Cairo Events and Festivals 2014 / 2015

(Cairo, Egypt)

Picture of crowds at souk (market)Although many of the festivals are Islamic religious in nature, Cairo is also noted for its international book and film festivals, promoting new writers and directors from the region. Don't expect Rio-like carnivals, there are some interesting celebrations, events and observations throughout much of Cairo.

Over the year, a number of 'moulids' festivals take place in Cairo, where the birthdays of local saints are celebrated. Ramadan, during the ninth month of the Islamic calendar, is a time when everything slows down in Cairo and many shops choose to close early, although the night-time parties and feasting around Islamic Cairo are not to be missed. There is always plenty of things to do in and around Cairo.

National Public Holidays

  • New Year's Day - January 1st
  • Coptic Christmas - January
  • Coptic Easter - March / April
  • Sham an-Nessim - March / April
  • Sinai Liberation Day - April 25th
  • May Day - May 1st
  • Liberation Day - June 18th
  • Revolution Day - July 23rd
  • Wafa'a el-Nil - August 15th
  • Coptic New Year - September
  • Armed Forces Day - October 6th
  • Suez Victory Day - October 24th
  • Victory Day- December 23rd


  • Coptic Christmas - held at the beginning of January, this festival sees Christians attend Mass services and feasting, having fasted for 43 days
  • Islamic New Year - also known as Al Hijra, the Islamic New Year commemorates the Prophet Mohammed's journey from Mecca to Medina. It is a chance for Muslims to spend the day reflecting on positive changes which can be made to their lives
  • Cairo Book Fair - an annual event to showcase the art of writing in the Islamic World. This book fair offers nationally and internationally acclaimed books, usually in Arabic, and promotes works by up and coming authors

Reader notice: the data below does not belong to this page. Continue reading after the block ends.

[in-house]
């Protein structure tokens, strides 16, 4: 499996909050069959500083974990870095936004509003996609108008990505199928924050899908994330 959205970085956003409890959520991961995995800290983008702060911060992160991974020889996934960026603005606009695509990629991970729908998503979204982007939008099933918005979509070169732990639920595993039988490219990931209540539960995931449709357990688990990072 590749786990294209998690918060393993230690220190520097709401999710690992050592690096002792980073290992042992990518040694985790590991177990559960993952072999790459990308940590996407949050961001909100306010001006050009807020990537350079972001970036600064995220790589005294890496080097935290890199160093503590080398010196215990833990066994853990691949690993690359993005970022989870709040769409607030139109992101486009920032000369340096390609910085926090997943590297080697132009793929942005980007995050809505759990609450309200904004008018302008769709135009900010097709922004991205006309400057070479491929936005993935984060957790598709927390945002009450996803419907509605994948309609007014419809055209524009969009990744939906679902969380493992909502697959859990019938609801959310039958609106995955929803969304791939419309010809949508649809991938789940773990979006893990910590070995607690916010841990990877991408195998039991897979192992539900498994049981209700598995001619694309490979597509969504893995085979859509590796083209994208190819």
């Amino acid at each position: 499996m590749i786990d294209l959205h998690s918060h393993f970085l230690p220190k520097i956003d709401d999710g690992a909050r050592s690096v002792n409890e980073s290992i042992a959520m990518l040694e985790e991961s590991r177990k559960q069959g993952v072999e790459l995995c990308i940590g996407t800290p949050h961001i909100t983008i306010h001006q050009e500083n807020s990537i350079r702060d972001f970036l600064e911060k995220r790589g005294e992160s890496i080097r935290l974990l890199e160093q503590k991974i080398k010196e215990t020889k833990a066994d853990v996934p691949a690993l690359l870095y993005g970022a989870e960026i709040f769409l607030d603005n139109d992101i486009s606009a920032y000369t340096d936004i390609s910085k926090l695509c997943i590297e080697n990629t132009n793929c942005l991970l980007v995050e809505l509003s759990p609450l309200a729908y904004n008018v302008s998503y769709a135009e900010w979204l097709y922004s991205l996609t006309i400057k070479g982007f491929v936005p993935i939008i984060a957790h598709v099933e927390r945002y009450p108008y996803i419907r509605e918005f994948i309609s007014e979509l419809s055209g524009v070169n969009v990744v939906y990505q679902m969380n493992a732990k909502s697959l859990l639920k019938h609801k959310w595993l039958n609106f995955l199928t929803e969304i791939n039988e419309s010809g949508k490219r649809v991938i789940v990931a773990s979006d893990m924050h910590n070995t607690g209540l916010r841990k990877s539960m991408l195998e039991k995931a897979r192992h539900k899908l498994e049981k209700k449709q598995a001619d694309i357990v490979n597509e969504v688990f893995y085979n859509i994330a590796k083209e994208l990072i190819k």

• Union Day - February 22nd, a the coming together of families each year to share an important meal together


  • Coptic Easter - a time to remember the deceased, as well as pray, and takes place according to the Coptic calendar. It includes a feast and family get together
  • Sham an-Nassim - first Monday following Coptic Easter, marking the official start of spring and including a number of public picnics


  • Sinai Liberation Day - April 25th, a day of national pride to celebrate the withdrawal of Israeli troops from the Sinai Peninsula - following an embarrassing occupation during the Six Day War


  • Labour Day - like many other countries the world over, May 1st is regarded as a day of rest, workers of Cairo get to enjoy the spring weather by visiting parks and recreation areas


  • Evacuation Day - this festivals marks the declaration of the Republic in 1953 - another modern nationalist celebration
  • Belly Dancing Festival - mid-June, held at the Mena House Oberoi Hotel


  • Revolution Day - closely related to Evacuation Day, this nationalistic holiday marks the anniversary of the fall of the Egyptian Royal government in 1952


  • Cairo International Song Festival - this festival includes plays, and international performers at venues around the city, to celebrate national music and culture


  • The Experimental Theatre Festival - showcases experimental theatre and performances from locals working alongside actors from around the world - enthusiastically supported by the public


  • Armed Forces Day - another chest beating exercise that comes with Egyptian nationalism, this is a simultaneous observation of the 1973 day when Egyptian's crossed the Suez Canal to reclaim the Sinai, as well as a commemoration of the former president Anwar Sadat - assassinated while watching the Armed Forces Day Parade in 1981


  • Arabic Music Festival - this event is held at the Cairo Opera House, this event celebrates a long tradition of Arabic music with leading local performers are invited to perform in front of eager crowds


  • Cairo International Film Festival - early December, attracting modest international attention this festival previews some local and obscure films from across the world. This festival was the first of its kind in the Middle East and has been running for 25 years


Ramadan is the most important part of the Islamic calendar and is not synchronised with Western Dates, so varies from one year to the next. For an entire month Muslims are locked in fasting, which does not permit eating, smoking or 'unclean' activities during daylight hours. Expect Cairo's shops and offices to be closed, streets will be deserted, services reduced and food and drink scarce during the day (outside of tourist areas). Egyptian's take their Ramadan serious so remember not to break the rules openly, but expect plenty to eat after hours.

Eid al-Fitr

Eid al-Fitr marks the end of Ramadan, the 'Christmas of Cairo' during which three full days of feasting is enjoyed by even the poorest. This is a time for families to get together, but expect to see the odd gory animal slaughter here and there! Many residents leave Cairo for this holiday to visit friends and family.